Originally Published: Friday, 12 November 1999 Author: Jerry Hatchett
Published to: featured_articles/Featured Articles Page: 1/1 - [Printable]

The Future Is Joe

I'm new to the Linux.com staff, so let me first say a word of thanks to the Editor for granting me the privilege of being part of a noble effort. There are those who may think that "noble effort" is a bit overblown as a way to describe the Open Source effort, but I don't see it that way. It's my opinion that the computer-using public is locked in a monopolistic stranglehold. Exerting that stranglehold is arguably the most powerful business entity ever to grace the planet, an indisputable giant. To challenge a giant is noble in my book....

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I'm new to the Linux.com staff, so let me first say a word of thanks to the Editor for granting me the privilege of being part of a noble effort. There are those who may think that "noble effort" is a bit overblown as a way to describe the Open Source effort, but I don't see it that way. It's my opinion that the computer-using public is locked in a monopolistic stranglehold. Exerting that stranglehold is arguably the most powerful business entity ever to grace the planet, an indisputable giant. To challenge a giant is noble in my book.

With that said, you're about to discover that I'm not the typical Linux columnist. For while I applaud the goal of freedom and the effort toward that goal, I also must be honest and say that I see a very steep hill to climb if Linux is to join the mainstream and be a serious contestant in the OS-for-the-masses war. Yes, I understand that Linux is making serious inroads into the server market. Yes, I understand that it's a wonderfully robust system that will probably run for millennia without crashing. Yes, yes, yes. You understand, and I understand. But you know what it means in the big scheme of things that we tech-heads understand? Nothing. Zip. If the real goal is to free the computer world from the stranglehold, then Joe Q. I-Just-Wanna-Check-My-Email absolutely and positively must be the focus.

To make my point, let's delve a bit deeper into the mind of Joe where computers are concerned. Joe, being the uninformed non-techie that he is, thinks the following:

  • Memory and hard drives are the same thing.
  • AOL is the Internet.
  • RAM is a pickup truck made by Dodge.
  • He did his stint in the military and had his fill of commands.
  • An OS is, well, uh, he has no idea what an OS is.

More importantly, he doesn't care what an OS is. And that's my point. The explosion in the number of people using computers is not taking place in the Tech-Head Sector. It's taking place in the Joe Sector. Those of us who understand how to create swap partitions and install applications via RPM have been around this stuff a long time. So long, in fact, that maybe we've lost touch with where the battlefield really is. It's my heartfelt belief that we in the Open Source Community need to step back occasionally and evaluate the perception that's being created in the mind of Joe. I'm not saying that there shouldn't be arenas where deep technical discussion is the norm, for without those forums nothing would ever get done. What I am saying is that there should also be two major efforts that are clearly focused:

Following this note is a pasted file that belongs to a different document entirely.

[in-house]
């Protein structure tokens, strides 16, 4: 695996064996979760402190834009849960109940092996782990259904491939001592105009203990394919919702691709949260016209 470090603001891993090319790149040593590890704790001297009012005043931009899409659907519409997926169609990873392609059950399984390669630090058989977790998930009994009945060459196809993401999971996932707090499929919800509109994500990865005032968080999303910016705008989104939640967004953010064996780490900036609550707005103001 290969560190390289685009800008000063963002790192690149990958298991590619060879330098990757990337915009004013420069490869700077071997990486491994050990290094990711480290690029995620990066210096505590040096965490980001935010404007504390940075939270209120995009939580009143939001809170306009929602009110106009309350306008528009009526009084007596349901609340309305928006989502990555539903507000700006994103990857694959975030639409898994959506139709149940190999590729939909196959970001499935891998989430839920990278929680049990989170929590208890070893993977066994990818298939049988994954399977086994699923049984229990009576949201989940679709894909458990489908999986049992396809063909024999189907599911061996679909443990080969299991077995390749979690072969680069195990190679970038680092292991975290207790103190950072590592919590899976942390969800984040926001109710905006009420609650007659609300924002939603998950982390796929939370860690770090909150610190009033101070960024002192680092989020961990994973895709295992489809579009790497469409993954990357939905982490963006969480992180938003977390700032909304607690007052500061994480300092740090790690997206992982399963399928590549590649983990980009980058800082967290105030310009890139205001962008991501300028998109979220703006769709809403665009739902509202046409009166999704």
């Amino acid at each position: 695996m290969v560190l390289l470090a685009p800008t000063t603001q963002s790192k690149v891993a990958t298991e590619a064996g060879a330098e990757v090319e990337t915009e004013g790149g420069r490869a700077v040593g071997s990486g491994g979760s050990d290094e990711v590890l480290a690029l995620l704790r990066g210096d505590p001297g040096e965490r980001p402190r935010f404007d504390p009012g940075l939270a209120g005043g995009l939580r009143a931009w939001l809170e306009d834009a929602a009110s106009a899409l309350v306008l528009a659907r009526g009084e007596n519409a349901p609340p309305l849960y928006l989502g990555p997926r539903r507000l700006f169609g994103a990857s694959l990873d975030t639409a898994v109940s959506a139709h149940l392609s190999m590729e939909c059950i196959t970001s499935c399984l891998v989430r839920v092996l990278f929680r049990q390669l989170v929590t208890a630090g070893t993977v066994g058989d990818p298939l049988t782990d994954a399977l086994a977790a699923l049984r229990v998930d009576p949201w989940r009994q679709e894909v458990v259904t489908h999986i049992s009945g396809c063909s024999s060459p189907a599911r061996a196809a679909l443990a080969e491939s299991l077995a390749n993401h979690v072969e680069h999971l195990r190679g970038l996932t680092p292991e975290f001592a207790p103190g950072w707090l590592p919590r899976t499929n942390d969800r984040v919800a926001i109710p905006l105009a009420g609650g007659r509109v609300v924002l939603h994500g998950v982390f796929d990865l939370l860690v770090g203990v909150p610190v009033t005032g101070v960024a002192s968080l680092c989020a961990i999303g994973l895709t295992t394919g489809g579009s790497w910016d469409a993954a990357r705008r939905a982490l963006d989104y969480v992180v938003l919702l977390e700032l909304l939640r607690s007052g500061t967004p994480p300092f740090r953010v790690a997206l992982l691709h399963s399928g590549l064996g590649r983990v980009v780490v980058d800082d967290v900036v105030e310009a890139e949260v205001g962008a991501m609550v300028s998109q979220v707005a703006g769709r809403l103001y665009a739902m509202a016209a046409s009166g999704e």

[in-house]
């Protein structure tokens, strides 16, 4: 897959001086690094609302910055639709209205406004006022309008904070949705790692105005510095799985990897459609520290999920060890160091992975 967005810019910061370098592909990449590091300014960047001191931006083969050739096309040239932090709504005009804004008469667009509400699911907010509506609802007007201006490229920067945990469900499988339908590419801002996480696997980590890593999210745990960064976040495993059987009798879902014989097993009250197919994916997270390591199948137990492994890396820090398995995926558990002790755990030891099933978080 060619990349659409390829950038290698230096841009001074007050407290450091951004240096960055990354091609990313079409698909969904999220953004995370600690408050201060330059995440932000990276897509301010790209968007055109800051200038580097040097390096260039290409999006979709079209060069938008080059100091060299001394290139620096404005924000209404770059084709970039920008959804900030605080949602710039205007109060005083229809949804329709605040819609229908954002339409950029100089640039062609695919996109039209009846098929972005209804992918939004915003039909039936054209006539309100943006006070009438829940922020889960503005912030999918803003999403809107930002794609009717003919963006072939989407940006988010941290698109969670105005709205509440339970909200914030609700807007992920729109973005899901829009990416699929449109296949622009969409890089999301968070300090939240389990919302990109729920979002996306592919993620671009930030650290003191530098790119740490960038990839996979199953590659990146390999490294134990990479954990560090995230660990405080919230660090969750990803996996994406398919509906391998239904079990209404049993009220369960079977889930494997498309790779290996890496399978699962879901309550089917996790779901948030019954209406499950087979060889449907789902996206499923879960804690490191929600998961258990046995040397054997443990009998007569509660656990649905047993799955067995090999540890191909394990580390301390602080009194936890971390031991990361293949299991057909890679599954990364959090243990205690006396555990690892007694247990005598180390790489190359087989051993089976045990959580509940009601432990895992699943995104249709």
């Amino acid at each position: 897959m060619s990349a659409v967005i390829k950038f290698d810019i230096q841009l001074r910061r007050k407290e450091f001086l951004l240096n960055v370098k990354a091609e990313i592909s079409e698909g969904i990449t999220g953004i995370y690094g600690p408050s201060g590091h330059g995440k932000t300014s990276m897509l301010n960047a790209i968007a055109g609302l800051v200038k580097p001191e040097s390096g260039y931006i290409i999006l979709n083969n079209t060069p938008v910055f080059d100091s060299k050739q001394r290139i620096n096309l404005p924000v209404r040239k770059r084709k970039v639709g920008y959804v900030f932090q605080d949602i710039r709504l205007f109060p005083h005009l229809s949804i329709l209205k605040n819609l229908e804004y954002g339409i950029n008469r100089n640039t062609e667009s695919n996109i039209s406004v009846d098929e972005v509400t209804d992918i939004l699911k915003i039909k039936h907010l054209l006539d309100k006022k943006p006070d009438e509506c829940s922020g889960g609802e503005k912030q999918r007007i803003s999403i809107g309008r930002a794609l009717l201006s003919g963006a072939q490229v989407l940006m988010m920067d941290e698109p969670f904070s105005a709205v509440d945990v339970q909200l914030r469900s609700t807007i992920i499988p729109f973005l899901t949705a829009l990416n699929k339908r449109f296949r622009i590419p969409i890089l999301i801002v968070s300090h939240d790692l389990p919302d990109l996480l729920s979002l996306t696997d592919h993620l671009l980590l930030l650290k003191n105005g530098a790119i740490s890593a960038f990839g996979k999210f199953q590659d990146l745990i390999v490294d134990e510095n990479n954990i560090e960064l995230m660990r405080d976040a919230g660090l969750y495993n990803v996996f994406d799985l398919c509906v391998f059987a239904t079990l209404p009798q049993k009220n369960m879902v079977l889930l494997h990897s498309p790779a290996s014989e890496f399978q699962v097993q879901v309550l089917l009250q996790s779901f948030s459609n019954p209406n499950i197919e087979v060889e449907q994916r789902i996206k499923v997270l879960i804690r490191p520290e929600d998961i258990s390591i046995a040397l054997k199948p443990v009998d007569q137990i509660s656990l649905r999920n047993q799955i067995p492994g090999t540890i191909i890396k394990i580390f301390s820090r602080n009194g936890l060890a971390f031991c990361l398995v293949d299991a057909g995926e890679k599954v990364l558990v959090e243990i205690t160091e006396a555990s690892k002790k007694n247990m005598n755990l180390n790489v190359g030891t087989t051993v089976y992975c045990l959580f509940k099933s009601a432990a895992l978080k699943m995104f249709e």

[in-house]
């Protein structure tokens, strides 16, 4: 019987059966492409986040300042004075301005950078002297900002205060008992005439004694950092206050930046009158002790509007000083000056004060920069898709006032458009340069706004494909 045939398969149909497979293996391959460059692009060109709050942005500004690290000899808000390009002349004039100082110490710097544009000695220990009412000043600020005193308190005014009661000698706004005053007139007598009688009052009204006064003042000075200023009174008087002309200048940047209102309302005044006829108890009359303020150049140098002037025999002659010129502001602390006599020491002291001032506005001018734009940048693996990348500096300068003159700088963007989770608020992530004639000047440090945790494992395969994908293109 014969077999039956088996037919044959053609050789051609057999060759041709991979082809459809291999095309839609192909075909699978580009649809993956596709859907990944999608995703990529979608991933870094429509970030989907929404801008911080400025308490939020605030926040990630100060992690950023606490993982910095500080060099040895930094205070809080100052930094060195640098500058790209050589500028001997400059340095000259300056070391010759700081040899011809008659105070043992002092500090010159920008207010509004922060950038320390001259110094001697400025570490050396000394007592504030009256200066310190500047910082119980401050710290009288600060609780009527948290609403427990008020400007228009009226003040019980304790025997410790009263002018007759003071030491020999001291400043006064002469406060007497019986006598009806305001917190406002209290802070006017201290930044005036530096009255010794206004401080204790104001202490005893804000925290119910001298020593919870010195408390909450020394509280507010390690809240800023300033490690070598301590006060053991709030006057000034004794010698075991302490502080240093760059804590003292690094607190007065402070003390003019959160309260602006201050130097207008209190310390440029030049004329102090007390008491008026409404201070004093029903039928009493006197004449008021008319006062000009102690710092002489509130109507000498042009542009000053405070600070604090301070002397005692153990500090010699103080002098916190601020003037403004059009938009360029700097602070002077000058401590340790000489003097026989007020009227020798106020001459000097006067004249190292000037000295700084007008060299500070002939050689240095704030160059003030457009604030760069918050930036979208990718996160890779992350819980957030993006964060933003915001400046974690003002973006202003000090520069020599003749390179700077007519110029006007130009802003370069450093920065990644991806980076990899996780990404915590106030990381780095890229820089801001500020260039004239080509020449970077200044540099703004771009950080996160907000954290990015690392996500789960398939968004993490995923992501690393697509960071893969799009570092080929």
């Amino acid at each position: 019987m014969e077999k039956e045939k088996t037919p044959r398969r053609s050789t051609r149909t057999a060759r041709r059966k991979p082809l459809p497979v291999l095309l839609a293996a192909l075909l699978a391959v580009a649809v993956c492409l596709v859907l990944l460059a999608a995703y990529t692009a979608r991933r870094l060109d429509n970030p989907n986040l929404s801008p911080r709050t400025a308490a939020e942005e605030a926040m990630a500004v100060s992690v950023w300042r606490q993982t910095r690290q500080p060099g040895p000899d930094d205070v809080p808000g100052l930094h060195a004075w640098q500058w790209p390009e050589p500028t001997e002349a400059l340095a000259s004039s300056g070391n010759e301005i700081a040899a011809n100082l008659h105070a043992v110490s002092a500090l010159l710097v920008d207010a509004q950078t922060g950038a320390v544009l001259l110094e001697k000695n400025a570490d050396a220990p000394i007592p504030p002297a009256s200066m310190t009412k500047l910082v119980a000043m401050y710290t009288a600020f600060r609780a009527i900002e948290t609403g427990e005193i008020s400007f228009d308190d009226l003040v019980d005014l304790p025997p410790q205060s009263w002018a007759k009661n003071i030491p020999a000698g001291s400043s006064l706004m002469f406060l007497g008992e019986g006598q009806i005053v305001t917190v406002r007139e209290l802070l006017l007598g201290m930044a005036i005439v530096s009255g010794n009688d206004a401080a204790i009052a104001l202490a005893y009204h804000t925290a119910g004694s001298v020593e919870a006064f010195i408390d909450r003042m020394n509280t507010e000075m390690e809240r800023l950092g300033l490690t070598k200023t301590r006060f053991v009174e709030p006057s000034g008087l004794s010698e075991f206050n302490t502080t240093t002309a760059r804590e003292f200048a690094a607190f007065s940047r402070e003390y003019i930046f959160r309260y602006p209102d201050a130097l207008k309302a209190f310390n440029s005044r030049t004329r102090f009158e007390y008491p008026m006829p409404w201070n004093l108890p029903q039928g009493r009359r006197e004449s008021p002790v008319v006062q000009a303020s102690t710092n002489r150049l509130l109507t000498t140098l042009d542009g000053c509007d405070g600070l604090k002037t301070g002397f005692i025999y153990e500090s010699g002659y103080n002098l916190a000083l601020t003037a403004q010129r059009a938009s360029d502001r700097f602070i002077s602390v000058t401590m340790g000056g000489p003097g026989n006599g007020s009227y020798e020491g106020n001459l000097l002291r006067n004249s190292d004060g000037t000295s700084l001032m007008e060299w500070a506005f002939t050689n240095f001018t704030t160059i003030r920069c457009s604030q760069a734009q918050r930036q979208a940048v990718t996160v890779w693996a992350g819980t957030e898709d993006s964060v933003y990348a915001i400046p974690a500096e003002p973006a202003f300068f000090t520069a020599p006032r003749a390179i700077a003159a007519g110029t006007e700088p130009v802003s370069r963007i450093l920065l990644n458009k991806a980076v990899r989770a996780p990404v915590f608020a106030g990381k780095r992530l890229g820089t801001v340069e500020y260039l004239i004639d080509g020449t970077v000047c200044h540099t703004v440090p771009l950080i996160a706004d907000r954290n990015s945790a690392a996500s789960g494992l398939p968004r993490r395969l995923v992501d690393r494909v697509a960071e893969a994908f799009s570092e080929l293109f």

1. Work on the distributions. Make them user-friendly and easy to install. Make the applications (these would be known to Joe as "computer programs") the same way. Let us not think ourselves cool because we're smart enough to install something that Joe cannot. Instead, work toward products that Joe can install and use. I realize that much work is already going into these particular efforts. I cheer the effort, and I'm doing all I can myself. But there's a lot of work left to be done.
  2. Let us remember that we were all like Joe at some point. Once we've admitted and remembered, let's create a rapport with Joe. Let's have areas of Linux-related web sites where Joe can read about Linux without being made to feel a dummy. Let's have forums where no question is too dumb for Joe to ask.

I'm honestly not trying to be offensive here, but I must be candid. I think that to date there has been a lack of effort within the Open Source community with regard to #2. To many outsiders, I believe the world of Linux is perceived as an exclusive club that they can never join. And as long as that perception exists, the status quo will remain in place for the masses. Because you can bet your bottom byte that the competition learned long ago that Joe rules. The competition makes Joe comfortable with one-click operations and no worries about mounting partitions. The competition loves Joe. The bright side is this: Joe has an open mind. Speak to him on his level. Build products for him to use. Be nice to him. If we do these things, we may just find that Joe is smart enough to go a better route if he understands the map to get there.

Jerry Hatchett, hatchett@futuresouth.com.





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